The flight home was a long one. I told Bruce even if we could afford him, he’d need to pass a purchase and fertility exam. But he had already arranged it. I was shocked but skeptical thinking the little stallion would never pass his exams. A week later, I was eating my words. The little champion stallion had passed everything with flying colors. Now what the hell I thought. We did not have any financing in place, even if we did, we’d have to find a way to get him up to Saskatchewan in the middle of a blizzard now. Bruce had informed me a hauler was lined up and he would be on his way to standing on Saskatchewan soil soon. The little 3X World Champion APHA Stallion, Pistol Packin Frekles would call Painted River Ranch home. For the first time in my life I was speechless.
Life is a trail challenge because everyday a new course of challenges is set for us. We can face new obstacles in life just like those in a trail challenge. Challenge can be time consuming, tricky, and scary. But all challenges can be navigated with mindfulness and the right attitude. You learn to acknowledge your response and take control of it. Mind over matter is the mantra and mastering the obstacle is all we focus on in the moment, nothing more, nothing less.
Horses are perceptive to emotion; therefore, riders learn to control their emotion because we know a frightened or nervous horse does not score well. Just like a nervous or frightened person does not make good decisions when challenges arise either. They need more exposure and more successes with challenges.
Early experiences and exposure form our reactions and responses to challenges – just like a horse. Being mindful of our attitudes and reactions can helps us practice improving them. This theory applies to trail challenges and life challenges. We improve our responses not for us, but also so we can be of more help to our equine partners when a challenge arises. The more confident we become, the more confident our horses become.
Over the next few weeks and months, I would like to share the challenges I have faced on and off the trail challenge course. These challenges have helped me grow, learn, and become a better person. I never in a million years would have guessed a trail challenge course could help me with other life challenges. Life really is like a trail challenge.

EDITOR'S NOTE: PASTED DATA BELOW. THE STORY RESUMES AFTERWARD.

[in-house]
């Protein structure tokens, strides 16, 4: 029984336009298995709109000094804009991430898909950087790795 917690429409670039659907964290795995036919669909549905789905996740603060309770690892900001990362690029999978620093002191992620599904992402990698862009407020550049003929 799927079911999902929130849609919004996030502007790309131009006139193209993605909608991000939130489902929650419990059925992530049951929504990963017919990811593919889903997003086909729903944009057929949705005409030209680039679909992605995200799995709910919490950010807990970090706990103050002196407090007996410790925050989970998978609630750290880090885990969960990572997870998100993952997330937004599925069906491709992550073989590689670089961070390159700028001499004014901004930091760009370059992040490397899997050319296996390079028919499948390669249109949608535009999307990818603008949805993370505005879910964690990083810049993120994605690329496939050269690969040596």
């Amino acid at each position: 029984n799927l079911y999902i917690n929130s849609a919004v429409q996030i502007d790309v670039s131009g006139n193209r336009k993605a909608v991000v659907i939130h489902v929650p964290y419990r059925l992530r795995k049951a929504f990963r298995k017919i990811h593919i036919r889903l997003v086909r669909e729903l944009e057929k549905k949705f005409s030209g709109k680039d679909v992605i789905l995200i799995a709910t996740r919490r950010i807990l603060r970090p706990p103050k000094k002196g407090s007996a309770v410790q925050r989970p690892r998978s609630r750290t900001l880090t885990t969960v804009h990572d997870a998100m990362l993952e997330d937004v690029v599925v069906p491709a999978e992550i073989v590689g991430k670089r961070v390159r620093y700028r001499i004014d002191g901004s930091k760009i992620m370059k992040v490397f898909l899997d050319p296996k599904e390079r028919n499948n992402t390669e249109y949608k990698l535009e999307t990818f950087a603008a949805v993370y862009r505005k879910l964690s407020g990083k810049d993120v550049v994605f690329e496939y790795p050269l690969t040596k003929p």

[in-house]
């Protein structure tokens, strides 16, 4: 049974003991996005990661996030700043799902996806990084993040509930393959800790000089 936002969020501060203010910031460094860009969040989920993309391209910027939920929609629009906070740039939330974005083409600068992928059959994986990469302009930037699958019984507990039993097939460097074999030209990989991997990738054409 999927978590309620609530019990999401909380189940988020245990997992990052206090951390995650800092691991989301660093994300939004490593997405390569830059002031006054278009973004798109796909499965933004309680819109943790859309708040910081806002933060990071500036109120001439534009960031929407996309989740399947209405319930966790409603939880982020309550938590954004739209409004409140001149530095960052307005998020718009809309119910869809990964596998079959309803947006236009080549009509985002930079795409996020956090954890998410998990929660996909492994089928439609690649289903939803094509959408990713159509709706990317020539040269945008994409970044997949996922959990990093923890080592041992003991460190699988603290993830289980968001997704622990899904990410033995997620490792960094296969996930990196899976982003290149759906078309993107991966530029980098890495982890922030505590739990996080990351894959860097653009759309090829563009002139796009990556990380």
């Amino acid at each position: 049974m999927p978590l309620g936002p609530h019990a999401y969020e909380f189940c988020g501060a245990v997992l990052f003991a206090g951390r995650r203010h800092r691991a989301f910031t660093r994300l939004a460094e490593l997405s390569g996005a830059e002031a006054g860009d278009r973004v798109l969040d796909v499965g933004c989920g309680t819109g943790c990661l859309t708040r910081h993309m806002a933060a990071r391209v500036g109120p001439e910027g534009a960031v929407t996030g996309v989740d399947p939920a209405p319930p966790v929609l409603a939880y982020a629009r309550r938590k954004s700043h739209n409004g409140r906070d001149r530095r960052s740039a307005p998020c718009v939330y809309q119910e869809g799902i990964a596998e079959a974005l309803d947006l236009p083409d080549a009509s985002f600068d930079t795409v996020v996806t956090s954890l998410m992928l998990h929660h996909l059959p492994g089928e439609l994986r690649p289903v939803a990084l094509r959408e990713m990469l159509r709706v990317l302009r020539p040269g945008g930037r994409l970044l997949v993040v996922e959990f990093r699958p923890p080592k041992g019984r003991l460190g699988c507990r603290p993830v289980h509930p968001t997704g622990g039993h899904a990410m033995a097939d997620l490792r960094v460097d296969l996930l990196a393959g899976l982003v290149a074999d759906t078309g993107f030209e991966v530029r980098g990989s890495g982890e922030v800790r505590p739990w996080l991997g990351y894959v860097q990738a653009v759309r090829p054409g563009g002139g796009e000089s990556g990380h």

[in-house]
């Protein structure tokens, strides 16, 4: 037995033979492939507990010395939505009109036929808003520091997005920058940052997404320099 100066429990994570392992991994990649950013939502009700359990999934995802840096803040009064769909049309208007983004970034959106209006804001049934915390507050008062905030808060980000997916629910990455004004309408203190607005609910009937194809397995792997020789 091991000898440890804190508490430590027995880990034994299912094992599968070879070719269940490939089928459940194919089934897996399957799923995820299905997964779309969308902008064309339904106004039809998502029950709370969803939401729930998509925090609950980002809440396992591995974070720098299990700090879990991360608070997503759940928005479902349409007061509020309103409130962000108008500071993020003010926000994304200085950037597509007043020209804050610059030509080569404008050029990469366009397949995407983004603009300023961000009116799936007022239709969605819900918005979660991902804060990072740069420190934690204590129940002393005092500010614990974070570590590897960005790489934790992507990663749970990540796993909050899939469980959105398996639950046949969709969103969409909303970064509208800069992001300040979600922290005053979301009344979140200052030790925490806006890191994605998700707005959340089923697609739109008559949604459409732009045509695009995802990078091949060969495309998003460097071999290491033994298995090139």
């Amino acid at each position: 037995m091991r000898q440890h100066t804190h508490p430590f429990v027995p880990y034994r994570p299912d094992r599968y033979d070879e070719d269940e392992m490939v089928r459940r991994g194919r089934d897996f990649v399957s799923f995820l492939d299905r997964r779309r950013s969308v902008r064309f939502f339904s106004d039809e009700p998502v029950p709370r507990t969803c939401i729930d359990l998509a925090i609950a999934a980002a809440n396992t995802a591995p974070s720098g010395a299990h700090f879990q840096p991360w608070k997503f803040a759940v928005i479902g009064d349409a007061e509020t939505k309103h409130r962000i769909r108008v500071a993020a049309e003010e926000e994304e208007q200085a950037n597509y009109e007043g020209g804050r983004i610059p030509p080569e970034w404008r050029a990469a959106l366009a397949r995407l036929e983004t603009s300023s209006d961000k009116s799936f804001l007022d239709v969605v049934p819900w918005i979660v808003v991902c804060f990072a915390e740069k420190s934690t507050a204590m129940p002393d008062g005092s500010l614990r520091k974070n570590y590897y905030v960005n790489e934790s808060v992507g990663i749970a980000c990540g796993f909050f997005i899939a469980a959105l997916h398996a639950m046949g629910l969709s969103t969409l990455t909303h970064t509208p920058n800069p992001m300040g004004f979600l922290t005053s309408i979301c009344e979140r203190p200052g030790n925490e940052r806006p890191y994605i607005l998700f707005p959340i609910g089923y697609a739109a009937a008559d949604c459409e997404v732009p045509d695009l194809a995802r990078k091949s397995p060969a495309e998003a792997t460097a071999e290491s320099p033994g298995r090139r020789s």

Dream Believe Achieve. To some it’s a sign in the doorway reminding you to apply it everyday. Some have used to gain their fame and fortune. It has a different meaning for everyone and that’s what makes us human. Doesn’t matter what “Achieve: may mean for you, What’s important is that you know what it is and that it can be done. The words sound simple enough and are easy to understand so it shouldn’t be that difficult should it?
It’s pretty easy to dream and we all need them, whether you sleep well at night or not. As a kid, I was always accused of being a dreamer. But when you’re a kid dreams do seem big. I’m not going to tell you what I dreamed about, but I do have a couple of cousins who can vouch for me when we played house. When you’re a kid is hard to believe and even harder to achieve your dreams. Every human should be a proud owner of a good dream or 2. Are these dreams realistic or just a fantasy? ( I think Aldo Nova sang that song). Or could it actually happen? How could you make that happen? As a kid there were a ton of questions that needed a ton of answers. We couldn’t wait to head out in the world to fast enough to find those dreams. Hang out with me for awhile and found out where we are going with these 3 words. Dream, Believe, Achieve, I am hoping those cousins don’t spoil the surprise.
The battle they call cancer. This single 6 letter word instills fear or fight in any human. Many knew my late husband, Bruce Martin. He lost his battle to stomach cancer on December 23, 2014, he was just 56 years old. I have a page on the website dedicated to his life and his memory .
This blog series about his life and his battle with cancer and is something I have been needing to do for a long time. It’s a sunny day in May 6, 2020 and I should be riding but his story is important to me. so the ride can wait. My goal is to help others understand this 6 letter word should not instill fear even when loss is inevitable.
I had no experience with cancer until Bruce’s diagnosis and I had no idea what to expect. His family and I found coping skills we didn’t know we had. I was scared as hell but was always brave in the face of the disease because that is what Bruce expected from me.
Bruce was my best friend, my husband, my business partner and my mentor and were told he would have 6 short months to live. How do you prepare to loose your whole world? I had not done enough living or learned enough about life to prepare me for what lied ahead. I didn’t think I could deal with the loss and manage the ranch alone. It was the first time in my life I was afraid and full of fear. My pen met paper the first day they wheeled him into palliative care. It was the beginning of the end and so I began to write. I will share my experience in hope that it may help others and give them hope in sorrowful times. Canadian Cancer Society